If your dream retirement plan includes spending an extended amount of time living overseas, you’re definitely not alone. Retiring abroad is an increasingly popular trend for American boomers. Packing up your life and moving to another country is a serious decision, though, so it’s a good idea to become as familiar as you can with your dream environment before making a final decision to retire abroad.
Here’s a checklist of five things you may want to look into before you start packing:
1. Get a feel for what it will be like to live there.
It’s easy to become infatuated with a particular location as your future home when visiting on vacation. But there is a big difference between being a tourist and a resident. It may be beneficial to live in your potential new location temporarily before making a permanent move, in order to seek out activities you might like. This can also help you get a flavor for how your day-to-day life would look.
Think about how your day-to-day routine would change if you lived there and which elements you’d like to stay the same — such as going to the gym or volunteering. If you know others who have retired where you’re thinking about, ask them about their experience making the transition, too.
2. Determine what’s required to gain residency.
If you want to become a full-time resident overseas, you’ll need to know the rules before relocating. Whether you meet the residency requirements could affect your eligibility for government-run programs offered in your new home country.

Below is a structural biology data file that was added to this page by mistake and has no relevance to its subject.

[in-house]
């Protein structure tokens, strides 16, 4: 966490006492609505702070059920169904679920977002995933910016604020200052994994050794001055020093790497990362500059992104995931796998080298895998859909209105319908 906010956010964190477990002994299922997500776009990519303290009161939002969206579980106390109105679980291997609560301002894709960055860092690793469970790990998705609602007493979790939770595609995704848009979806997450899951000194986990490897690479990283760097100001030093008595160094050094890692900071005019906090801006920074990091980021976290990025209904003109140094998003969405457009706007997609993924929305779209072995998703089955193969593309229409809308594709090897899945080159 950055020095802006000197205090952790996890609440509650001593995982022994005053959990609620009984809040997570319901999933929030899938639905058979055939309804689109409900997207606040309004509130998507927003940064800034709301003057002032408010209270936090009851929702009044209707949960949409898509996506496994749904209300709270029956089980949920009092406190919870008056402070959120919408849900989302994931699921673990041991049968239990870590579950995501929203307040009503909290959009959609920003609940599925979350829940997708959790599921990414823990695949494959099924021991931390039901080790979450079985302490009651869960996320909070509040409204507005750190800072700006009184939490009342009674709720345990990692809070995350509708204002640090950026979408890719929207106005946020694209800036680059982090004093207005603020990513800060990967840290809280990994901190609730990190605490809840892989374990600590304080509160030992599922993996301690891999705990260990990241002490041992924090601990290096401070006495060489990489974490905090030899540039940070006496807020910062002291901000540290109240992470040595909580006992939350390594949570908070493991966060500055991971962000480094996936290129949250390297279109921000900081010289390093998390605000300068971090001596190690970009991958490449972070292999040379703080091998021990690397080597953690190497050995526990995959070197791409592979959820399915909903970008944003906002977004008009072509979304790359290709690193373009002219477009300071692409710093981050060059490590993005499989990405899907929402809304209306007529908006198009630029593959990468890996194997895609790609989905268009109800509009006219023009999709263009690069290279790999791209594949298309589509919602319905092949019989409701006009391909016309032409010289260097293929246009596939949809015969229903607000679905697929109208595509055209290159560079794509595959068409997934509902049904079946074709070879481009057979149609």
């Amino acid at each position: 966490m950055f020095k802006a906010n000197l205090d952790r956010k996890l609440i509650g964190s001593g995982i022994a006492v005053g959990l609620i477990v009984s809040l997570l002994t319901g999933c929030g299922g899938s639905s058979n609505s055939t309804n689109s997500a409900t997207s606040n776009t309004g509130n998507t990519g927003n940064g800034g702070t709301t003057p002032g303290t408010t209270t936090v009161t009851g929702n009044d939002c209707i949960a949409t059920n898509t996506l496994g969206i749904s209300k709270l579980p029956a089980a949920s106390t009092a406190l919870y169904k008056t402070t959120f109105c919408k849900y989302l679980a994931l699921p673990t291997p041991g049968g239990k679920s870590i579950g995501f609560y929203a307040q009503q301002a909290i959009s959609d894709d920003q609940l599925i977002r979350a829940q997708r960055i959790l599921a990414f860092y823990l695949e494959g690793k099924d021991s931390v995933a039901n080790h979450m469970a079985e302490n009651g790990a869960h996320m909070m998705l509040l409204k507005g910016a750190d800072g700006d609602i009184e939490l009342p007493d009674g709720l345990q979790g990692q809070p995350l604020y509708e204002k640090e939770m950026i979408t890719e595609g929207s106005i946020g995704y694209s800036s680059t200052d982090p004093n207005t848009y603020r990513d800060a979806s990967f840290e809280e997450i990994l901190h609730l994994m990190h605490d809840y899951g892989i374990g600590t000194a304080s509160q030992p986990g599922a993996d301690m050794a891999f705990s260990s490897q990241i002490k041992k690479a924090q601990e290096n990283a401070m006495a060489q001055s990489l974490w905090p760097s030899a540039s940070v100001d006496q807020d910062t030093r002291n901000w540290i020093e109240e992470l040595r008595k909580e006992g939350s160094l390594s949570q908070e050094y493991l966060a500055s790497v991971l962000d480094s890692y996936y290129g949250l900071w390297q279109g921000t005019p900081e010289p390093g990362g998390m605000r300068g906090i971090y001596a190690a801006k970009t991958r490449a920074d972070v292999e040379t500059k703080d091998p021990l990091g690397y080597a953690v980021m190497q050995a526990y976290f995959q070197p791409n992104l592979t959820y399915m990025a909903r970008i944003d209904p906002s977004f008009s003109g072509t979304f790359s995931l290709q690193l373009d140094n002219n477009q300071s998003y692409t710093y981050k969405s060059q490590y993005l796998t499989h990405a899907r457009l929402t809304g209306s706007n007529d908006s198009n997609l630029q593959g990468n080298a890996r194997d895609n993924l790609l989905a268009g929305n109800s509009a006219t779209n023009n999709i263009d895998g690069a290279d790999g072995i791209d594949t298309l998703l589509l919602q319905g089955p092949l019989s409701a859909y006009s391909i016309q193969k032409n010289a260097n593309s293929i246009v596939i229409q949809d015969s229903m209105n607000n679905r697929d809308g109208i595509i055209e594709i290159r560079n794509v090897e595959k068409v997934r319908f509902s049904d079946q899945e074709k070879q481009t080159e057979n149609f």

You should also understand the laws for an American resident living there full-time. To learn more about these requirements, contact the U.S. Department of State.
3. Weigh your housing options.
One question you’ll want to answer: Will you buy a home or rent? Renting may be wiser if you want to take some time to better acquaint yourself with your new surroundings before locking yourself into a permanent home.
Also, think about what would happen if you purchase a home and then choose to move back to the U.S. If that’s a likely possibility, you may want to keep your American home. Take a look at the costs to maintain your current house or apartment and consider renting it out if you want to create an income source.
4. Learn about local medical services.
As we grow older, the need for health care services tends to rise. While many countries have nationalized health care systems that cover residents, you may not be eligible to participate. Check on the quality of health care services in your intended new home to determine if medical capabilities meet your expectations.
Also, Medicare won’t cover treatment overseas, so a separate insurance plan may be required. If you think you might return to live in the U.S. someday, you may want to keep paying Medicare premiums so you can maintain future eligibility for the program. Discuss your relocation plans with Medicare and/or your private insurance carrier to determine the best coverage for you.
5. Review financial matters.
For example, you’ll want to determine how the currency exchange rate will affect your cash flow. Exchange rates impact the value of the dollar, which affects everything you buy, from groceries to gas.
Keep in mind that your expenses could be much different than they are for you now, particularly if you want to travel more or rely on public transportation.
You may also want to look into transferring some money to a bank account in your new country.
Finally, don’t forget that you will need to continue filing a tax return in the U.S. and potentially paying U.S. taxes as well — though this can vary depending on your country of choice.